As coronavirus spreads, so do questions

THOUGH IT MAY FEEL AS IF WE’VE BEEN living with COVID-19 for a lifetime, that’s partly because things are moving so fast. It took about a week from when the World Health Organization (WHO) received reports of a novel coronavirus for Chinese scientists to sequence its genetic blueprint and just weeks more for labs to develop a test that could accurately identify it. Yet scientists are still scrambling for basic information that will be key to designing an effective public-health plan—including how fast the virus spreads and how often infections are deadly. Here’s some of what we know so far.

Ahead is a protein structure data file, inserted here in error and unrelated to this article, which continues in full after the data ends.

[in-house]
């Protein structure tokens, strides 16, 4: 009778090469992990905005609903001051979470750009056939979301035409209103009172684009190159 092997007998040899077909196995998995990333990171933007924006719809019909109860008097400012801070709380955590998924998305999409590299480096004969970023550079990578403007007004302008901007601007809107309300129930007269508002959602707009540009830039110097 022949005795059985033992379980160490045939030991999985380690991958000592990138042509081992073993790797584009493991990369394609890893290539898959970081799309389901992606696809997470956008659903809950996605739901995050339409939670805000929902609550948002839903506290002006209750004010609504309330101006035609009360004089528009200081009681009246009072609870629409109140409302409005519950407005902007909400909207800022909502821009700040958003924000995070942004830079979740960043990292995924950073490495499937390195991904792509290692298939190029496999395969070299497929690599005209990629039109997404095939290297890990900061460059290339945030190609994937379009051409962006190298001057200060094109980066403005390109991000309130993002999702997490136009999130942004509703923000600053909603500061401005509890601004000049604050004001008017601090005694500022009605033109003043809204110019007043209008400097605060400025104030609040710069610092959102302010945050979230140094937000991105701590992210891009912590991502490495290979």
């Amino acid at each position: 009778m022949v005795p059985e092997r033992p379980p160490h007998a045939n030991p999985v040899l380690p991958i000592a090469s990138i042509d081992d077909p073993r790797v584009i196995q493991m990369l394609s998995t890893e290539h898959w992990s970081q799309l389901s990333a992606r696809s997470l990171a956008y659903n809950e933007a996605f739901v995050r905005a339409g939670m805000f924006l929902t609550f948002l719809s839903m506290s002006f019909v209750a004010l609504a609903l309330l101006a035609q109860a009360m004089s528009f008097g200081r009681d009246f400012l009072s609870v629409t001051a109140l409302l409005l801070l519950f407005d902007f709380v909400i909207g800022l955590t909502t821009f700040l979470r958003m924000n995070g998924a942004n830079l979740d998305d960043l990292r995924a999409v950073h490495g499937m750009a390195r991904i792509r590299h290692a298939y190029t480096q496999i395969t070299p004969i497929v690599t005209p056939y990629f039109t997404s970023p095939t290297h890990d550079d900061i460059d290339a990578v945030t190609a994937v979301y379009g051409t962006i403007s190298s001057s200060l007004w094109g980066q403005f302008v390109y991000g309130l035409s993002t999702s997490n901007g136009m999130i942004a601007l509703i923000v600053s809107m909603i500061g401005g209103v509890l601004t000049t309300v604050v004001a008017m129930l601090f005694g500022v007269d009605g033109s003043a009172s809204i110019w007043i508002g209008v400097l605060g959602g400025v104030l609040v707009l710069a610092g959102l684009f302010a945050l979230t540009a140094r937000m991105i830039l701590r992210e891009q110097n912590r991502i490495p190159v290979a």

How is COVID-19 actually transmitted—and how can I protect myself?

First, definitions: a coronavirus is called novel because it’s new and the human body has no immunity to it. SARS-CoV-2 is the technical name of this one. COVID-19 is the disease it causes.

The virus is spread by coughs or sneezes, which release virus-containing respiratory droplets into the air, where they could be inhaled by others or land on mouths or noses, if people happen to be within

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